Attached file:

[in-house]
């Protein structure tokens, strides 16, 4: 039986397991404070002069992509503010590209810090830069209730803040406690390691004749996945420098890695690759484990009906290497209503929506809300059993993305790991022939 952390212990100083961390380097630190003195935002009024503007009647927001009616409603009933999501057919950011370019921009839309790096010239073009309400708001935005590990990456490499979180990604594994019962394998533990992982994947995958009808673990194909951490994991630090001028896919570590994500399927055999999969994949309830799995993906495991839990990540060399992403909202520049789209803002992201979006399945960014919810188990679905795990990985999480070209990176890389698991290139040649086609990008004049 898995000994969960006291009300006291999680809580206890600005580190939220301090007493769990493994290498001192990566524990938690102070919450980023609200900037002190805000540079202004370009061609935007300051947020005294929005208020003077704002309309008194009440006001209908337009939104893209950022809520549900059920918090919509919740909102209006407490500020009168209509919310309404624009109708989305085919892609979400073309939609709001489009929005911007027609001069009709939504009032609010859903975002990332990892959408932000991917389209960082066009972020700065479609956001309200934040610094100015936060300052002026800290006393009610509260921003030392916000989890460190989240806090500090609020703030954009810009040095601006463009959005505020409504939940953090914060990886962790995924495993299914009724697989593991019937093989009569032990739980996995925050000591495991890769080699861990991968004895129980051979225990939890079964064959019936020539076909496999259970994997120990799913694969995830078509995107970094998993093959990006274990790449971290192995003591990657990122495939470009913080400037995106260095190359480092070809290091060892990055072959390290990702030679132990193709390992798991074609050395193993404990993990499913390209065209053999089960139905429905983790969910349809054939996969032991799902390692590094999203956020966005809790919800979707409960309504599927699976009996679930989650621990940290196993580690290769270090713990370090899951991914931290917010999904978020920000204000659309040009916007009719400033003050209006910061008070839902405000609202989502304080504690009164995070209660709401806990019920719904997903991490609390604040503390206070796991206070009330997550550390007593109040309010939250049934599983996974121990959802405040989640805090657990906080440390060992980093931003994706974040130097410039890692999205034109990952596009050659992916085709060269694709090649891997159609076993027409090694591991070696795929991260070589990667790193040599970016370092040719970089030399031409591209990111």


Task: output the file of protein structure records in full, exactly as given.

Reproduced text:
[in-house]
């Protein structure tokens, strides 16, 4: 039986397991404070002069992509503010590209810090830069209730803040406690390691004749996945420098890695690759484990009906290497209503929506809300059993993305790991022939 952390212990100083961390380097630190003195935002009024503007009647927001009616409603009933999501057919950011370019921009839309790096010239073009309400708001935005590990990456490499979180990604594994019962394998533990992982994947995958009808673990194909951490994991630090001028896919570590994500399927055999999969994949309830799995993906495991839990990540060399992403909202520049789209803002992201979006399945960014919810188990679905795990990985999480070209990176890389698991290139040649086609990008004049 898995000994969960006291009300006291999680809580206890600005580190939220301090007493769990493994290498001192990566524990938690102070919450980023609200900037002190805000540079202004370009061609935007300051947020005294929005208020003077704002309309008194009440006001209908337009939104893209950022809520549900059920918090919509919740909102209006407490500020009168209509919310309404624009109708989305085919892609979400073309939609709001489009929005911007027609001069009709939504009032609010859903975002990332990892959408932000991917389209960082066009972020700065479609956001309200934040610094100015936060300052002026800290006393009610509260921003030392916000989890460190989240806090500090609020703030954009810009040095601006463009959005505020409504939940953090914060990886962790995924495993299914009724697989593991019937093989009569032990739980996995925050000591495991890769080699861990991968004895129980051979225990939890079964064959019936020539076909496999259970994997120990799913694969995830078509995107970094998993093959990006274990790449971290192995003591990657990122495939470009913080400037995106260095190359480092070809290091060892990055072959390290990702030679132990193709390992798991074609050395193993404990993990499913390209065209053999089960139905429905983790969910349809054939996969032991799902390692590094999203956020966005809790919800979707409960309504599927699976009996679930989650621990940290196993580690290769270090713990370090899951991914931290917010999904978020920000204000659309040009916007009719400033003050209006910061008070839902405000609202989502304080504690009164995070209660709401806990019920719904997903991490609390604040503390206070796991206070009330997550550390007593109040309010939250049934599983996974121990959802405040989640805090657990906080440390060992980093931003994706974040130097410039890692999205034109990952596009050659992916085709060269694709090649891997159609076993027409090694591991070696795929991260070589990667790193040599970016370092040719970089030399031409591209990111």